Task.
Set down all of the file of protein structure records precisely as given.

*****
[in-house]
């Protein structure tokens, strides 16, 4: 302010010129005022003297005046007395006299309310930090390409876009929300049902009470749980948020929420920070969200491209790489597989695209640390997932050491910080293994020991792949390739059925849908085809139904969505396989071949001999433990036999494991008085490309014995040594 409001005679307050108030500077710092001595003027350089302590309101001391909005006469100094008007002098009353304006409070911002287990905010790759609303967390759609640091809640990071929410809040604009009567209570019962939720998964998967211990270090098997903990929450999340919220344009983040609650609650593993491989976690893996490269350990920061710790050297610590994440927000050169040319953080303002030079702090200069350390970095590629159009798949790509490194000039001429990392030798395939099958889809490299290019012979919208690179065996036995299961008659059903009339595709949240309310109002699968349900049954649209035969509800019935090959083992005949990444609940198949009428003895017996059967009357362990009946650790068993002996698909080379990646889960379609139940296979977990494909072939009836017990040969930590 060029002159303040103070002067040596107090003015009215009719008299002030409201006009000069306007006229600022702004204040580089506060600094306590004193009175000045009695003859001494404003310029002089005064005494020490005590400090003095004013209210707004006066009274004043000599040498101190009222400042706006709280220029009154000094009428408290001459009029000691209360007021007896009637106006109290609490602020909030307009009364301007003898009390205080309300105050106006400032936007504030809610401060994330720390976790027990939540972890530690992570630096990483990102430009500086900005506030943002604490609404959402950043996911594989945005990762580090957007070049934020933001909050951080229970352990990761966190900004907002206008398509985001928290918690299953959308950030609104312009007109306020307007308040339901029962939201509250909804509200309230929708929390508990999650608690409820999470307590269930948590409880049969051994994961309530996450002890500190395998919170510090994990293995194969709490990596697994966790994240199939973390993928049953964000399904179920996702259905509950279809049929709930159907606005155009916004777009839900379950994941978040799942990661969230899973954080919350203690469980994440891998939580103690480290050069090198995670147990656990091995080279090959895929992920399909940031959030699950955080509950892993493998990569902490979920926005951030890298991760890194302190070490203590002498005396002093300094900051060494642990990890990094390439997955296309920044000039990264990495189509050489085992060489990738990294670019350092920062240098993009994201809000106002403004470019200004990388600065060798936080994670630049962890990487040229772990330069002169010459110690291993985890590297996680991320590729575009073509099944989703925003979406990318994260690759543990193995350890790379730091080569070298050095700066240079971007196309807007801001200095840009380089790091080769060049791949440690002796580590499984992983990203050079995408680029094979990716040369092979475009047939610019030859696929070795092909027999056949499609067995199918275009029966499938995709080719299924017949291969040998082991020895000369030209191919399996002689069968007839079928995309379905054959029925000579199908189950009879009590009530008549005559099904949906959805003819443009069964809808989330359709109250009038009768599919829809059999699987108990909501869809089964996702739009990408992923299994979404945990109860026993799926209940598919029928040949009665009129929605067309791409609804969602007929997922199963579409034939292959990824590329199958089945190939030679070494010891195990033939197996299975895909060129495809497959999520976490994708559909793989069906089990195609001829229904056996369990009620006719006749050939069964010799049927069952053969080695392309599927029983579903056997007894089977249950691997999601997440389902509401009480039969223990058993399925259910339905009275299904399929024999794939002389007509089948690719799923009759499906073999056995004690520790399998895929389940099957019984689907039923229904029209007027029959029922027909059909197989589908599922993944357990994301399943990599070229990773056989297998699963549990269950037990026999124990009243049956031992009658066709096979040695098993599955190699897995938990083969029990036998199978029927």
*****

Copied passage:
[in-house]
């Protein structure tokens, strides 16, 4: 302010010129005022003297005046007395006299309310930090390409876009929300049902009470749980948020929420920070969200491209790489597989695209640390997932050491910080293994020991792949390739059925849908085809139904969505396989071949001999433990036999494991008085490309014995040594 409001005679307050108030500077710092001595003027350089302590309101001391909005006469100094008007002098009353304006409070911002287990905010790759609303967390759609640091809640990071929410809040604009009567209570019962939720998964998967211990270090098997903990929450999340919220344009983040609650609650593993491989976690893996490269350990920061710790050297610590994440927000050169040319953080303002030079702090200069350390970095590629159009798949790509490194000039001429990392030798395939099958889809490299290019012979919208690179065996036995299961008659059903009339595709949240309310109002699968349900049954649209035969509800019935090959083992005949990444609940198949009428003895017996059967009357362990009946650790068993002996698909080379990646889960379609139940296979977990494909072939009836017990040969930590 060029002159303040103070002067040596107090003015009215009719008299002030409201006009000069306007006229600022702004204040580089506060600094306590004193009175000045009695003859001494404003310029002089005064005494020490005590400090003095004013209210707004006066009274004043000599040498101190009222400042706006709280220029009154000094009428408290001459009029000691209360007021007896009637106006109290609490602020909030307009009364301007003898009390205080309300105050106006400032936007504030809610401060994330720390976790027990939540972890530690992570630096990483990102430009500086900005506030943002604490609404959402950043996911594989945005990762580090957007070049934020933001909050951080229970352990990761966190900004907002206008398509985001928290918690299953959308950030609104312009007109306020307007308040339901029962939201509250909804509200309230929708929390508990999650608690409820999470307590269930948590409880049969051994994961309530996450002890500190395998919170510090994990293995194969709490990596697994966790994240199939973390993928049953964000399904179920996702259905509950279809049929709930159907606005155009916004777009839900379950994941978040799942990661969230899973954080919350203690469980994440891998939580103690480290050069090198995670147990656990091995080279090959895929992920399909940031959030699950955080509950892993493998990569902490979920926005951030890298991760890194302190070490203590002498005396002093300094900051060494642990990890990094390439997955296309920044000039990264990495189509050489085992060489990738990294670019350092920062240098993009994201809000106002403004470019200004990388600065060798936080994670630049962890990487040229772990330069002169010459110690291993985890590297996680991320590729575009073509099944989703925003979406990318994260690759543990193995350890790379730091080569070298050095700066240079971007196309807007801001200095840009380089790091080769060049791949440690002796580590499984992983990203050079995408680029094979990716040369092979475009047939610019030859696929070795092909027999056949499609067995199918275009029966499938995709080719299924017949291969040998082991020895000369030209191919399996002689069968007839079928995309379905054959029925000579199908189950009879009590009530008549005559099904949906959805003819443009069964809808989330359709109250009038009768599919829809059999699987108990909501869809089964996702739009990408992923299994979404945990109860026993799926209940598919029928040949009665009129929605067309791409609804969602007929997922199963579409034939292959990824590329199958089945190939030679070494010891195990033939197996299975895909060129495809497959999520976490994708559909793989069906089990195609001829229904056996369990009620006719006749050939069964010799049927069952053969080695392309599927029983579903056997007894089977249950691997999601997440389902509401009480039969223990058993399925259910339905009275299904399929024999794939002389007509089948690719799923009759499906073999056995004690520790399998895929389940099957019984689907039923229904029209007027029959029922027909059909197989589908599922993944357990994301399943990599070229990773056989297998699963549990269950037990026999124990009243049956031992009658066709096979040695098993599955190699897995938990083969029990036998199978029927």